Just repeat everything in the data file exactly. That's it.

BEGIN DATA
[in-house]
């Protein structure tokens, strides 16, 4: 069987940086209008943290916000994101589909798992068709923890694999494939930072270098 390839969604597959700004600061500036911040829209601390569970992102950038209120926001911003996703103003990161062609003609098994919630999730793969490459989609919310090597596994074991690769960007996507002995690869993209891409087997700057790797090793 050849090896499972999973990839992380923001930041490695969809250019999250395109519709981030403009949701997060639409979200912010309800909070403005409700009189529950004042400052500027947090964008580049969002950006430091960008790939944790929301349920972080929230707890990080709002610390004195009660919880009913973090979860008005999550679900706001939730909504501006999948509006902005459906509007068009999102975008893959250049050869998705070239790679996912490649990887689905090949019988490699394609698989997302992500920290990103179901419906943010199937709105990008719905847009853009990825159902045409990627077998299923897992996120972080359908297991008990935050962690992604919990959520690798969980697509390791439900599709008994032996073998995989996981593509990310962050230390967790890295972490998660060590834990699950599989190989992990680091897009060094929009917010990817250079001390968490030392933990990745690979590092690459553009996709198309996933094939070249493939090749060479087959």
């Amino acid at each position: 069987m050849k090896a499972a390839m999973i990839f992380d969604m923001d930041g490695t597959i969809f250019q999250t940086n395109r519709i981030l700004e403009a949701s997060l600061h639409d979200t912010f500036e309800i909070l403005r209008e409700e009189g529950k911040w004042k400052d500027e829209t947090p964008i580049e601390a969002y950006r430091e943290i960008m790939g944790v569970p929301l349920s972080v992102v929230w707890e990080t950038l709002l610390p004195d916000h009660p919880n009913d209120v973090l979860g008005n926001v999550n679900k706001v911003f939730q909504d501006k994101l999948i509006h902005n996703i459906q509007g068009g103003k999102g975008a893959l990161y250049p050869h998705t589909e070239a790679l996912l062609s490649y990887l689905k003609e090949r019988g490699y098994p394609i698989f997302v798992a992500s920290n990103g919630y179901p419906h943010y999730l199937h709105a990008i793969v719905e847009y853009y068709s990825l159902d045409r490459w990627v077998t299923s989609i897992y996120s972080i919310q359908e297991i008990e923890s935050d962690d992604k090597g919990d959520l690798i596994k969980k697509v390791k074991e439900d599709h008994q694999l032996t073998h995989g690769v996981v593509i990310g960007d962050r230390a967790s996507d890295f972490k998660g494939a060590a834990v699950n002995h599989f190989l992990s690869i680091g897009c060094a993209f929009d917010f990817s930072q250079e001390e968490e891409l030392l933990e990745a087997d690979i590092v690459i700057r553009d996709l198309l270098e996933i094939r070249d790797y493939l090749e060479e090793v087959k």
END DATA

[in-house]
């Protein structure tokens, strides 16, 4: 069987940086209008943290916000994101589909798992068709923890694999494939930072270098 390839969604597959700004600061500036911040829209601390569970992102950038209120926001911003996703103003990161062609003609098994919630999730793969490459989609919310090597596994074991690769960007996507002995690869993209891409087997700057790797090793 050849090896499972999973990839992380923001930041490695969809250019999250395109519709981030403009949701997060639409979200912010309800909070403005409700009189529950004042400052500027947090964008580049969002950006430091960008790939944790929301349920972080929230707890990080709002610390004195009660919880009913973090979860008005999550679900706001939730909504501006999948509006902005459906509007068009999102975008893959250049050869998705070239790679996912490649990887689905090949019988490699394609698989997302992500920290990103179901419906943010199937709105990008719905847009853009990825159902045409990627077998299923897992996120972080359908297991008990935050962690992604919990959520690798969980697509390791439900599709008994032996073998995989996981593509990310962050230390967790890295972490998660060590834990699950599989190989992990680091897009060094929009917010990817250079001390968490030392933990990745690979590092690459553009996709198309996933094939070249493939090749060479087959």
């Amino acid at each position: 069987m050849k090896a499972a390839m999973i990839f992380d969604m923001d930041g490695t597959i969809f250019q999250t940086n395109r519709i981030l700004e403009a949701s997060l600061h639409d979200t912010f500036e309800i909070l403005r209008e409700e009189g529950k911040w004042k400052d500027e829209t947090p964008i580049e601390a969002y950006r430091e943290i960008m790939g944790v569970p929301l349920s972080v992102v929230w707890e990080t950038l709002l610390p004195d916000h009660p919880n009913d209120v973090l979860g008005n926001v999550n679900k706001v911003f939730q909504d501006k994101l999948i509006h902005n996703i459906q509007g068009g103003k999102g975008a893959l990161y250049p050869h998705t589909e070239a790679l996912l062609s490649y990887l689905k003609e090949r019988g490699y098994p394609i698989f997302v798992a992500s920290n990103g919630y179901p419906h943010y999730l199937h709105a990008i793969v719905e847009y853009y068709s990825l159902d045409r490459w990627v077998t299923s989609i897992y996120s972080i919310q359908e297991i008990e923890s935050d962690d992604k090597g919990d959520l690798i596994k969980k697509v390791k074991e439900d599709h008994q694999l032996t073998h995989g690769v996981v593509i990310g960007d962050r230390a967790s996507d890295f972490k998660g494939a060590a834990v699950n002995h599989f190989l992990s690869i680091g897009c060094a993209f929009d917010f990817s930072q250079e001390e968490e891409l030392l933990e990745a087997d690979i590092v690459i700057r553009d996709l198309l270098e996933i094939r070249d790797y493939l090749e060479e090793v087959k």